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See detailATLANTIC-FRUGIVORY: A PLANT-FRUGIVORE INTERACTION DATASET FOR THE ATLANTIC FOREST
Bello, C; Galetti, M; Montan, D et al

in Ecology (2017)

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See detailPersistence of the effec of frugivore identity on post-dispersal seed fate: consequences for the assessment of functional redundancy
Lugon, Ana Paula; Boutefeu, Marion; Bovy, Emilie et al

in Biotropica (2017)

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See detailLong-term consistency of spatial patterns of primate seed dispersal
Heymann, E. W.; Culot, Laurence ULiege; Knogge, Christoph et al

in Ecology and Evolution (2017)

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See detailSeed dispersal by primates and implications for the conservation of a biodiversity hotspot, the Atlantic Forest of South America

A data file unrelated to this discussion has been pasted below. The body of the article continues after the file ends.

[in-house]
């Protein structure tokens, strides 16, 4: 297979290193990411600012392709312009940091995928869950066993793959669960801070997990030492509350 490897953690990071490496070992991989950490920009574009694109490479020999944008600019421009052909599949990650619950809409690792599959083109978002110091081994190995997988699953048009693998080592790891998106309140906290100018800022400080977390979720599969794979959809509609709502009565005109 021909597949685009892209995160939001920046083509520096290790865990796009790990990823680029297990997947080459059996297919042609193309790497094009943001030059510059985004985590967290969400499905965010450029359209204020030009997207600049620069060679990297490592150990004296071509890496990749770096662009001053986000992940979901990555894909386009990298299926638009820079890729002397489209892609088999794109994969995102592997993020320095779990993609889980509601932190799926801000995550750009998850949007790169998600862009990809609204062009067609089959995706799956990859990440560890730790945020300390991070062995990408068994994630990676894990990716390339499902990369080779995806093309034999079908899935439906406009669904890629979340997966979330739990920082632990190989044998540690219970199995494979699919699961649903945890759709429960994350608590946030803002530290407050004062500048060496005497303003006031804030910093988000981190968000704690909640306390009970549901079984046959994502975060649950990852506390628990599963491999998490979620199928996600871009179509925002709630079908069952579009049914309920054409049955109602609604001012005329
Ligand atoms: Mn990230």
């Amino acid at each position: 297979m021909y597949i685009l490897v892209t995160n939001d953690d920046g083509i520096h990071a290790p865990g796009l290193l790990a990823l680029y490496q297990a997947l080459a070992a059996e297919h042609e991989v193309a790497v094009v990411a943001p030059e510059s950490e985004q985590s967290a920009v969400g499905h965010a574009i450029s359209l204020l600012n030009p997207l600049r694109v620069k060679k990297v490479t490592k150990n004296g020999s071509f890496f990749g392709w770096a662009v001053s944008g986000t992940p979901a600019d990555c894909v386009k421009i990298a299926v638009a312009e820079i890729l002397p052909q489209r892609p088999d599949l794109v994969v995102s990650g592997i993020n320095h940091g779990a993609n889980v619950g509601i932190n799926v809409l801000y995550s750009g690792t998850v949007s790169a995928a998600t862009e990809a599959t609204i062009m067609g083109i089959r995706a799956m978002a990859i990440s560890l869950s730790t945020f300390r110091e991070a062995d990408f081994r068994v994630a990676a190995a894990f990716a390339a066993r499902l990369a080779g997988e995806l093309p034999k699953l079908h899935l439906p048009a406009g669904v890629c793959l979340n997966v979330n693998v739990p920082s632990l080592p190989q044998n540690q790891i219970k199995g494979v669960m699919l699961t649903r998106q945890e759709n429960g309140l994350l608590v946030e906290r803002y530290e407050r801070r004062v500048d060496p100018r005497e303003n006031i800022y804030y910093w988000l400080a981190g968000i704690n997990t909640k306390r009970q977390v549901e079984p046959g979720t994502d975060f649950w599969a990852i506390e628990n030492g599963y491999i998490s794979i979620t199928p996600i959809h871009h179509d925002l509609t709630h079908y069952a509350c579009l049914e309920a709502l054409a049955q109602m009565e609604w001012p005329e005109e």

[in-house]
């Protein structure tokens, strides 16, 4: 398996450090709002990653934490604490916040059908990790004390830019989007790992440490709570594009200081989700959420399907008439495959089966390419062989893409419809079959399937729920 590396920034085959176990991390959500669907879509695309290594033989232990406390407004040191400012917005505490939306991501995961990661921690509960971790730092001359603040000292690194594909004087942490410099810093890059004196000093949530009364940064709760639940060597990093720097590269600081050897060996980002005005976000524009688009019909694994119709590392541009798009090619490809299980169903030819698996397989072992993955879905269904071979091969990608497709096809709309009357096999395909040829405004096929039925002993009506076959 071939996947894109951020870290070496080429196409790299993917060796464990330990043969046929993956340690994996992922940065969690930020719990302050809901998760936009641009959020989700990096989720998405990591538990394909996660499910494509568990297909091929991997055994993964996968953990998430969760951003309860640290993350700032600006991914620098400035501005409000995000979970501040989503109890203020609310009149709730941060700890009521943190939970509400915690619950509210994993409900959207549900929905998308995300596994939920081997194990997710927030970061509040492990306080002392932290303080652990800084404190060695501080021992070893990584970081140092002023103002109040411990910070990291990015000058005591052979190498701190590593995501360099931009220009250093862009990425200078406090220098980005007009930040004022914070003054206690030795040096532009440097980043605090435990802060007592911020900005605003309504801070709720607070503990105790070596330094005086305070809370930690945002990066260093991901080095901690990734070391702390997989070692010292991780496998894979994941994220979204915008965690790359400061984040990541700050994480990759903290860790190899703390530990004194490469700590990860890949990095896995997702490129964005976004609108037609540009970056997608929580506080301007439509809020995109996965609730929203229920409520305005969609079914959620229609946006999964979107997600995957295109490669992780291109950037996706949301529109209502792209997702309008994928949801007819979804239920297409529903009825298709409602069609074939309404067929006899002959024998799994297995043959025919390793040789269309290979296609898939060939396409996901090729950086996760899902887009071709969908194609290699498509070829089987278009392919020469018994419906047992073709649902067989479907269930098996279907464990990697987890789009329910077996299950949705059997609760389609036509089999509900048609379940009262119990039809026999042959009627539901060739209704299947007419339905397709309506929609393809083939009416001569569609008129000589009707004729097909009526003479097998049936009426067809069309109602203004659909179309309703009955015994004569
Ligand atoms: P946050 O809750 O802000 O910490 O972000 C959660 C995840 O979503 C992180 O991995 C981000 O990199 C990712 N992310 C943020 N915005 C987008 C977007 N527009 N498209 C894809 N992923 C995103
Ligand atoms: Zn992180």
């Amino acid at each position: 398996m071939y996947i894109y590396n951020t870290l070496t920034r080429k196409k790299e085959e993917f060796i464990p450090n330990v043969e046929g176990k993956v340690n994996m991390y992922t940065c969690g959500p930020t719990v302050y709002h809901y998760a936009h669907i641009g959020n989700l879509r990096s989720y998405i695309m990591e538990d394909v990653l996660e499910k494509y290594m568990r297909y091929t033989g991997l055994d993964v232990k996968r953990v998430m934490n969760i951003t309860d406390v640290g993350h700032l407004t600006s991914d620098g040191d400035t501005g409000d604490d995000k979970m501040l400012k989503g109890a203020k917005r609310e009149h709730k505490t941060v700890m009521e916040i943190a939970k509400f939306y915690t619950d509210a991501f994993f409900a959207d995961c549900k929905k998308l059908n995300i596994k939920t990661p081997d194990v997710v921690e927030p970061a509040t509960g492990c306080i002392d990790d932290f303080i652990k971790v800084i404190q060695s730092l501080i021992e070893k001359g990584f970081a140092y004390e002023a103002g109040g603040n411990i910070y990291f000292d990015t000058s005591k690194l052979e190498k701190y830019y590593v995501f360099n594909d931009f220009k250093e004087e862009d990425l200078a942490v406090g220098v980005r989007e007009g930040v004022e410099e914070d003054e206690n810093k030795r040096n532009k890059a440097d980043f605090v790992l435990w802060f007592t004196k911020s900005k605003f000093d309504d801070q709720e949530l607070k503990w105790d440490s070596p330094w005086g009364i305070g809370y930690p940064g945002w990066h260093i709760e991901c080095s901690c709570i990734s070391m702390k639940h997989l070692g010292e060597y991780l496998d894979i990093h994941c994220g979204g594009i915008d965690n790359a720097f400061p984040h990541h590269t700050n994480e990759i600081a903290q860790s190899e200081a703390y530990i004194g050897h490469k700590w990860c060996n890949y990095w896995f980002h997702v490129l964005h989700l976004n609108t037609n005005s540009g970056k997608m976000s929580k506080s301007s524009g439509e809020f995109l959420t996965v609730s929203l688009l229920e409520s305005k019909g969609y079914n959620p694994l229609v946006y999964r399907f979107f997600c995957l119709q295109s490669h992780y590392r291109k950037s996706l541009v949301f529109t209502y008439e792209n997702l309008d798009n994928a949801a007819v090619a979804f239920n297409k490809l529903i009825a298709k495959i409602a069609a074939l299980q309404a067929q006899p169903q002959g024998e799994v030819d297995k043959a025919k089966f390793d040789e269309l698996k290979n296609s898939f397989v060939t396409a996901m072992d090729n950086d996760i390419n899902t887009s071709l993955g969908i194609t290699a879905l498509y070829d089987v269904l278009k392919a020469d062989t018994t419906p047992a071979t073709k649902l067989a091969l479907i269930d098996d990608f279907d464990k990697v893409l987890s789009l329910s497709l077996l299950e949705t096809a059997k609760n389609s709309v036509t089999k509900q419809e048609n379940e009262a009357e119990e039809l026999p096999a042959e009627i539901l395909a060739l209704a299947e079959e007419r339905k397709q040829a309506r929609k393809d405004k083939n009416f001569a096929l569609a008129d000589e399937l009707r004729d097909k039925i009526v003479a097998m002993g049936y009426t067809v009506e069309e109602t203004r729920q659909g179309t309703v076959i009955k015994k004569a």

Bufalo, S. F.; Galetti, Mauro; Culot, Laurence ULiege

in International Journal of Primatology (2016), 37

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See detailPartitioning the relative contribution of one-phase and two-phase seed dispersal when evaluating seed dispersal effectiveness
Culot, Laurence ULiege; Huynen, Marie-Claude ULiege; Heymann, Eckhard

in Methods in Ecology and Evolution (2015), 6

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See detailFrugivory and seed dispersal by northern pigtailed macaques, Macaca leonina, in Thailand
Albert, Aurélie; Hambuckers, Alain ULiege; Culot, Laurence ULiege et al

in International Journal of Primatology (2013), 33

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See detailSelective defaunation affects dung beetle communities in continuous Atlantic rainforest